OAuth2.0/JWT

The OAuth2.0/JWT method allows authentication via a configured OAuth2.0/JWT provider.

This standard provides secure delegated access. It means that an application can take actions or access resources from a server on behalf of the user, without them having to share their credentials. It does this by allowing the identity provider (IdP) to issue tokens to third-party applications with the user’s approval.

Create an OAuth2.0/JWT Authentication Method from the CLI

Let's create a new OAuth2.0/JWT authentication method using the Akeyless CLI. (You can do this also from the Akeyless Console.)

akeyless create-auth-method-oauth2 \
--name oauth-am \
--jwks-uri your-jwks-uri \
--unique-identifier email

Where:

  • name: A unique name for the authentication method. The name can include the path to the virtual folder where you want to create the new authentication method, using slash / separators. If the folder does not exist, it will be created together with the authentication method.

  • jwks-uri: The URL to the JSON Web Key Set (JWKS) that contains the public keys that should be used to verify any JSON Web Token (JWT) issued by the authorization server.

  • unique-identifier: A unique identifier is usually an email, username, or UPN. Whenever a user logs in with a token, OAuth2.0/JWT Identity Providers issue sub-claims containing details that uniquely identify the user. A sub-claim includes a key holding the unique identifier value you configured and is used to distinguish between different users from within the same organization.

Parameters

You could find the complete list of parameters for this command in the CLI Reference - Authentication section.

Create an OAuth2.0/JWT authentication method in the Akeyless Console

  1. Log in to the Akeyless Console and go to Auth Methods > New > OAuth2.0/JWT.

  2. Define a Name for the authentication method, and specify the Location as a path to the virtual folder where you want to create the new authentication method, using slash / separators. If the folder does not exist, it will be created together with the authentication method.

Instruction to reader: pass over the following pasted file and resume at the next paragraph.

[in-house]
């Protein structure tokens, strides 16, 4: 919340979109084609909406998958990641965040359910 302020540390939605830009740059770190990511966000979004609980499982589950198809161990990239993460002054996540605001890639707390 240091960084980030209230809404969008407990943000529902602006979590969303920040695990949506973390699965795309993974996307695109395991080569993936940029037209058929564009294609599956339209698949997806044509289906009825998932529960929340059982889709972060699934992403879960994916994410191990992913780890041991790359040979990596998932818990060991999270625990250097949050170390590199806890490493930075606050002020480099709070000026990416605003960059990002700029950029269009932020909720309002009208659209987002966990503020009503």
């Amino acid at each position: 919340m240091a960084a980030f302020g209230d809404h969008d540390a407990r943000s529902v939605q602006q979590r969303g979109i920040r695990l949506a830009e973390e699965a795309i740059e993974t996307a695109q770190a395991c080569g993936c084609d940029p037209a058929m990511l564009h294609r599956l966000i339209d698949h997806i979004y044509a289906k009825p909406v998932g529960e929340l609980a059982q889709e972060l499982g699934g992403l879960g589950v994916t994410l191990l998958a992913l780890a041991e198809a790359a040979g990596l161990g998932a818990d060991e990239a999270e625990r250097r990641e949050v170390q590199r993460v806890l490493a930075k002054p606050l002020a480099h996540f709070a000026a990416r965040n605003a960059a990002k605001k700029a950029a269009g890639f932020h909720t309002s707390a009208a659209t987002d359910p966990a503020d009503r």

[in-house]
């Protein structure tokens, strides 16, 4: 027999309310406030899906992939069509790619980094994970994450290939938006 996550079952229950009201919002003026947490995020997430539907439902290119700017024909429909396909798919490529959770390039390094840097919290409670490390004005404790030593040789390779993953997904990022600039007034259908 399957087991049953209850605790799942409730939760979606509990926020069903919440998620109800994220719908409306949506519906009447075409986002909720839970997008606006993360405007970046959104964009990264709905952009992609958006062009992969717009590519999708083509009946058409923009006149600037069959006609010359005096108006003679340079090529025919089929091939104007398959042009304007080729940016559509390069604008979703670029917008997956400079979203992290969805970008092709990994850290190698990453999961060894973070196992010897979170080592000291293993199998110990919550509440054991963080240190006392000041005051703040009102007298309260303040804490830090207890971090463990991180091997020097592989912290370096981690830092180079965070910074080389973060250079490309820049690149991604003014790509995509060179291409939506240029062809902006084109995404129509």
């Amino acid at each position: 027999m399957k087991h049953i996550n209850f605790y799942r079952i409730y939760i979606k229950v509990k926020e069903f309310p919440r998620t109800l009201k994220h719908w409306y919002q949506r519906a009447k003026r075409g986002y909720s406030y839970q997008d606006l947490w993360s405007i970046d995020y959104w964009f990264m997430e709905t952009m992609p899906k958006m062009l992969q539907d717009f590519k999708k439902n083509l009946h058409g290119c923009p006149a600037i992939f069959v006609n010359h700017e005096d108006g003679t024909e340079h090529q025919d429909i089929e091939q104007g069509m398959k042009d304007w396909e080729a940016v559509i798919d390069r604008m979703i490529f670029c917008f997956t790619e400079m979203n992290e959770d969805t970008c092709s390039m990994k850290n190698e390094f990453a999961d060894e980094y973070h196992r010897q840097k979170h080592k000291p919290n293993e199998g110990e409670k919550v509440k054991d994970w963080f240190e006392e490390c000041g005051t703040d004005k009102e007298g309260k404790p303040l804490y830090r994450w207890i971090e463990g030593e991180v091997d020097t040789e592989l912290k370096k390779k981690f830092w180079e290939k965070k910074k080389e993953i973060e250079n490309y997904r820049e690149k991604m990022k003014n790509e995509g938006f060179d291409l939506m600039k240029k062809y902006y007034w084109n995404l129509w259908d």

3. Define the remaining parameters as follows:

    • Allowed Client IPs: Enter a comma-separated list of CIDR blocks from which the client can issue calls to the proxy. By "client," we mean CURL, SDK, etc. This parameter is optional. Leave it empty for unrestricted access.

    • Allowed Trusted Gateway IPs: Enter a comma-separated list of CIDR blocks. When specified, the Gateway with the IP from this range will be trusted to forward original client IPs (so that they will be visible in the logs). If empty, the IP of the Gateway will be used in the logs.

    • Expiration Date: Select the access expiration date. This parameter is optional. Leave it empty for access to continue without an expiration date.

    • Unique Identifier : A unique identifier is usually an email, username, or UPN. Whenever a user logs in with a token, OAuth2.0/JWT Identity Providers issue sub-claims containing details that uniquely identify the user. A sub-claim includes a key holding the unique identifier value you configured and is used to distinguish between different users from within the same organization.

    • JWKS URL : Enter the URL to the JSON Web Key Set (JWKS) containing the public keys that should be used to verify any JSON Web Token (JWT) issued by the authorization server.

    • Issuer URL: Enter the issuer URL. This parameter is optional.

    • Audience URL: Enter the audience in the JWT. This parameter is optional.

    • Bound Client IDs: Enter a list of the Client's IDs for which access is allowed. This parameter is optional. Leave it empty for unrestricted access.

  4. Click Save.

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What's next?

Make sure to associate your new Authentication Method with an Access Role to grant the relevant permissions within Akeyless


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